2.2.1 Vision or mission statement and objectives
A teacher policy needs at least a brief statement of what it is about and why it is important, setting some overarching objectives that map out directions and defining where the country or system wants its teaching profession to be at some point in the future. Three key concepts should prevail in objective-setting:
- Teacher effectiveness
- Teacher motivation
- Teacher professionalism.
The ultimate objectives are universal access to education of the highest quality possible by all citizens of society, even the most marginalized. Based on evidence from many countries, teachers are the single most important factor determining whether those objectives will be achieved (at least in terms of factors that can be influenced by education policy-makers). Teacher effectiveness is therefore a crucial part of the mission statement.
Effectiveness can be defined in terms of achieving certain learning targets, both statistical (100% literacy) and less tangible (thoughtful and engaged citizens), ‘adding value’ to the work of previous educators (including families and communities), or outlining the key teacher dimensions that reportedly affect effectiveness (see Chapter 3). Whatever the values assigned to these indicators, it is important to define the policy’s mission in a way that ties teachers’ work to the basic and universal educational objectives (Moon, 2013: 22–25; OECD, 2005: 30–33; World Bank, 2013).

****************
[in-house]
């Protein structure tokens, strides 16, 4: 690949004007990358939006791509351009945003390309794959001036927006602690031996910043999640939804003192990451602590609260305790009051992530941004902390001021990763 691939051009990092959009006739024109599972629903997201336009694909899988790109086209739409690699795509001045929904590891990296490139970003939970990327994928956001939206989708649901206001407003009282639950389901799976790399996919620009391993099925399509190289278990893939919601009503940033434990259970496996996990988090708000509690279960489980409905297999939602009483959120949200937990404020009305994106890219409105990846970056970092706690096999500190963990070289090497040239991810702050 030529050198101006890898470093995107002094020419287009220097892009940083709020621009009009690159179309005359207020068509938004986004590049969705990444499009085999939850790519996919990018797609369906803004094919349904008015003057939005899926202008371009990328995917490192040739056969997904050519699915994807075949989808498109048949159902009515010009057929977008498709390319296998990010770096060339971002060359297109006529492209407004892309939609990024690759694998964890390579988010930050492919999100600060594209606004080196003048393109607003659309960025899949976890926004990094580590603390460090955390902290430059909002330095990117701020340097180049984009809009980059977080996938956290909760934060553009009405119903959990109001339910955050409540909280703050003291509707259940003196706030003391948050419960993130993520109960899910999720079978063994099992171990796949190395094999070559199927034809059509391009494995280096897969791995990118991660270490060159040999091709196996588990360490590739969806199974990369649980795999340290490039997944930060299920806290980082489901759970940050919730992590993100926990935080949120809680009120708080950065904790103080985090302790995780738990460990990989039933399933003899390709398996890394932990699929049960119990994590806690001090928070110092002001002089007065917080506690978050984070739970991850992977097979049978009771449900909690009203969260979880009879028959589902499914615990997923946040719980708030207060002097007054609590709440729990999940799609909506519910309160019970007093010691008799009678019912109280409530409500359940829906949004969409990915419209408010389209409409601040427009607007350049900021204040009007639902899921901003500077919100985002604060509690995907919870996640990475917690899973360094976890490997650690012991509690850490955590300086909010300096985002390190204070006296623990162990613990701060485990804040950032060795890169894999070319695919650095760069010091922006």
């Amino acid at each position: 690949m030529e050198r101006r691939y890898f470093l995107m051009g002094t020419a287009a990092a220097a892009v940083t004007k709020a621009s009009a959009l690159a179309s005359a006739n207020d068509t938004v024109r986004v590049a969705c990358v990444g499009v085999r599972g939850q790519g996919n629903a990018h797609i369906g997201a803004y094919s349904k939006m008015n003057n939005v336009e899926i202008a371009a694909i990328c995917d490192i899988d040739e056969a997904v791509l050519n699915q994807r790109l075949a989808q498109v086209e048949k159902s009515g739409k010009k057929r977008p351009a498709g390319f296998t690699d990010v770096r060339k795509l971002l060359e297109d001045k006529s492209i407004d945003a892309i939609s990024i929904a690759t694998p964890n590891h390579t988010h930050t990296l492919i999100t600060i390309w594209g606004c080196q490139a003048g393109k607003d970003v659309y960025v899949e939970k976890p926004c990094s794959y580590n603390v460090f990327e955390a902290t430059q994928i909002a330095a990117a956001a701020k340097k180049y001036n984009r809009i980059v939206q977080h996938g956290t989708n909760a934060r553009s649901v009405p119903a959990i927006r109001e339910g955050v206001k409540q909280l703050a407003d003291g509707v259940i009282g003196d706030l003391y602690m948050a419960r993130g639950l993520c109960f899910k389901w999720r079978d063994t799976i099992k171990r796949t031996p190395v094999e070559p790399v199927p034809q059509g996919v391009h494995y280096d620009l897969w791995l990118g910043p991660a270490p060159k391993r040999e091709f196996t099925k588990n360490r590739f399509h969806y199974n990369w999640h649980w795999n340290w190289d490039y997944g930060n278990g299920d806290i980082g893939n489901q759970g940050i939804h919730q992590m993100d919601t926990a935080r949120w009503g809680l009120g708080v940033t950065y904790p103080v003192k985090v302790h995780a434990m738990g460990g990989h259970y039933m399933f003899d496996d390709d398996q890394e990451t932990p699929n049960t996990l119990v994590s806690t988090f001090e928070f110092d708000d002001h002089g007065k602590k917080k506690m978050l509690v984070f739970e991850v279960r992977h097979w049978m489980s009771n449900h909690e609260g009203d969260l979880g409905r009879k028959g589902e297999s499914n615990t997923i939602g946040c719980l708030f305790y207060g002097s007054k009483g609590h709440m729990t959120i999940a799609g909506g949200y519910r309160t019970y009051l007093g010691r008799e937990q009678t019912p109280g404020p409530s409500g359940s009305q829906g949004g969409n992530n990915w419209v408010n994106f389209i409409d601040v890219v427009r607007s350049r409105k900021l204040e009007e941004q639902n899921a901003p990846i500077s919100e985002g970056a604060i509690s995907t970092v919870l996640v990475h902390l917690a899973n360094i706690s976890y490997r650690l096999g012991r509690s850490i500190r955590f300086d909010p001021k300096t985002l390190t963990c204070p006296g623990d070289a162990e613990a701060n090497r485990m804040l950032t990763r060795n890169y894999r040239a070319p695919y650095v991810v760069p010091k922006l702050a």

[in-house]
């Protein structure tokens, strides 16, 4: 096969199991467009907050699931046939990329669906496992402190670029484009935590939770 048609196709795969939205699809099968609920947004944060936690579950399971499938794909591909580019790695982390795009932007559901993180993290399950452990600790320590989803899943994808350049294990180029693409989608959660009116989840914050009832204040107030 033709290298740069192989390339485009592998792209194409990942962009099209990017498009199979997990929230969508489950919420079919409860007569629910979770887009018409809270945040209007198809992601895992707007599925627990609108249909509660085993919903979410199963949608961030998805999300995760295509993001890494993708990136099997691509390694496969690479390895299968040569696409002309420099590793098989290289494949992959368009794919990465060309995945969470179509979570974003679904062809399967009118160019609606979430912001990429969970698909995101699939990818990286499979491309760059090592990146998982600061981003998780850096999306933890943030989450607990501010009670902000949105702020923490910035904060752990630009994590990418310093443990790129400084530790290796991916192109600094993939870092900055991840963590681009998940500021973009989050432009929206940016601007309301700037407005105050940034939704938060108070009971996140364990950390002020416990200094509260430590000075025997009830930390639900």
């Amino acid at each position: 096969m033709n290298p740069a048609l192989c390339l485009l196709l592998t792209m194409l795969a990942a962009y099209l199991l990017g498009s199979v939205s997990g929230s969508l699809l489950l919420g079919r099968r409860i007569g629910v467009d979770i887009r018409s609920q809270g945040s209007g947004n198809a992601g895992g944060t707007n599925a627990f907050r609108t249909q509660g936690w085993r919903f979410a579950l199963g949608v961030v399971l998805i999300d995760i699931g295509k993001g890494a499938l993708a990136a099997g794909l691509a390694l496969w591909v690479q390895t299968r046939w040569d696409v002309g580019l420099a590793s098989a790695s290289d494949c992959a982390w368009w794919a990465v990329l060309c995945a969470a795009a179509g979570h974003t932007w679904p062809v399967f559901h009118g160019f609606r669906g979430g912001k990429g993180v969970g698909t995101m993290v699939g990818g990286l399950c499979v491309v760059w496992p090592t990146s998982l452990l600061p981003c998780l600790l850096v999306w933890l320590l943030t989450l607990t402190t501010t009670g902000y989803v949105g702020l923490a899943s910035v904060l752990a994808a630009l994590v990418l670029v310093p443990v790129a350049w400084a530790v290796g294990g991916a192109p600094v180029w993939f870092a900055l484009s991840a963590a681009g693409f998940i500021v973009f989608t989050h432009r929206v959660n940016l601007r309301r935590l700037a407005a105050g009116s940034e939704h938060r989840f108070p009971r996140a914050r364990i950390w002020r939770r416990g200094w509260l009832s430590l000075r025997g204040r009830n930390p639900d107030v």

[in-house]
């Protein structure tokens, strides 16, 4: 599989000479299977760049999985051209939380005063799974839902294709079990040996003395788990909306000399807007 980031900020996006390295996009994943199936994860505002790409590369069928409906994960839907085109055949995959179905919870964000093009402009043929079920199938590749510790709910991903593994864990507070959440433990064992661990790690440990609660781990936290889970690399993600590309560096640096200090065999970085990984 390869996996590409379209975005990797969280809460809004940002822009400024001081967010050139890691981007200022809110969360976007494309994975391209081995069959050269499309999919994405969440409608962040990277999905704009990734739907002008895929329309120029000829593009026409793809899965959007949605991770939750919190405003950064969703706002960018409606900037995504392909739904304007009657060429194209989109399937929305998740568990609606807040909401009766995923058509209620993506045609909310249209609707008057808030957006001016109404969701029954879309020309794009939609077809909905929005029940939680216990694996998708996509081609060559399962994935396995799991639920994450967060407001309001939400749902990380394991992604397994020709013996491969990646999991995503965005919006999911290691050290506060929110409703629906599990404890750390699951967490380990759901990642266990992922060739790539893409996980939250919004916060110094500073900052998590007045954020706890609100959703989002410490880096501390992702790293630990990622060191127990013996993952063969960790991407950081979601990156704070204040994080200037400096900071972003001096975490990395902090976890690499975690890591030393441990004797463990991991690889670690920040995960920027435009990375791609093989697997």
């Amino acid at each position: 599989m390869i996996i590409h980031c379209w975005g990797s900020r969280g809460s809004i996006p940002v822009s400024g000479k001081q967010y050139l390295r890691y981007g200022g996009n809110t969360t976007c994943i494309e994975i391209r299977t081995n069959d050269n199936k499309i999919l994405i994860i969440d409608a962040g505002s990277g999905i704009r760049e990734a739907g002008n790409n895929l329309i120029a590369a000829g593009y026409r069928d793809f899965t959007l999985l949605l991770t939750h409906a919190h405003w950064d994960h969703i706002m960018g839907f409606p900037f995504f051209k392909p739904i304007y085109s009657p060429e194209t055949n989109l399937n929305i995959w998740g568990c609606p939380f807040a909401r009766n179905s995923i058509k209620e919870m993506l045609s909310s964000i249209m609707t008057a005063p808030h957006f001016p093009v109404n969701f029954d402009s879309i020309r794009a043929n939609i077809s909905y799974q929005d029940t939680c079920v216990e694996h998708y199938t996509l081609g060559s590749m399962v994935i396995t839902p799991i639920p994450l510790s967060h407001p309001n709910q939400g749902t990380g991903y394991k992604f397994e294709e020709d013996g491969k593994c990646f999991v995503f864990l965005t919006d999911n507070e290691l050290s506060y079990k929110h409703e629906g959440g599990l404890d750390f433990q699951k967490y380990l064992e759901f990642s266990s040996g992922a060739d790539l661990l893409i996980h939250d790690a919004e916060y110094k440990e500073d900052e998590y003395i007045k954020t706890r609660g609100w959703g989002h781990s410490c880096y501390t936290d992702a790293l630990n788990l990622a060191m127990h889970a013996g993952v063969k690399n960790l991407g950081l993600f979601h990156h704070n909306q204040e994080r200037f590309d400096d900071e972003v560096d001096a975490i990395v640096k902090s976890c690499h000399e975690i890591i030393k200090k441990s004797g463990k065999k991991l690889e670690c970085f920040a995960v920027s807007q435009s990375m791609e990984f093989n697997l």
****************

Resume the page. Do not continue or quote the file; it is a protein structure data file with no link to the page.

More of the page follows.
Teachers’ motivation to do the best job they can with the training and tools at hand is a crucial building block of effectiveness. No amount of teacher education or material incentives to perform well will compensate for unmotivated, disinterested individuals in a teaching and learning situation (although both are critical dimensions of the question – see Chapter 3). Thus, a teacher policy should define a general objective to achieve maximum motivation (and its other dimensions, i.e. dedication to tasks and to learners) for all who enter teaching (Bennell, 2011).
A third guiding principle in the policy’s mission statement/ objectives should be maximum levels of teacher professionalism. ‘Professionalism’ has many dimensions, the most important of which are arguably high standards of education/training, job skills, fulfilment of duties and responsibilities, and a maximum amount of autonomous decision-making. Even – or especially – in education systems that are missing one or all of these factors (for example, due to high numbers of poorly qualified teachers or strict control of teachers’ work through top-down supervision and standardized testing), a good teacher policy will set its own objectives at the highest professional level (ILO/ UNESCO, 1966: Arts. 6, 61–63, 66, 71–73).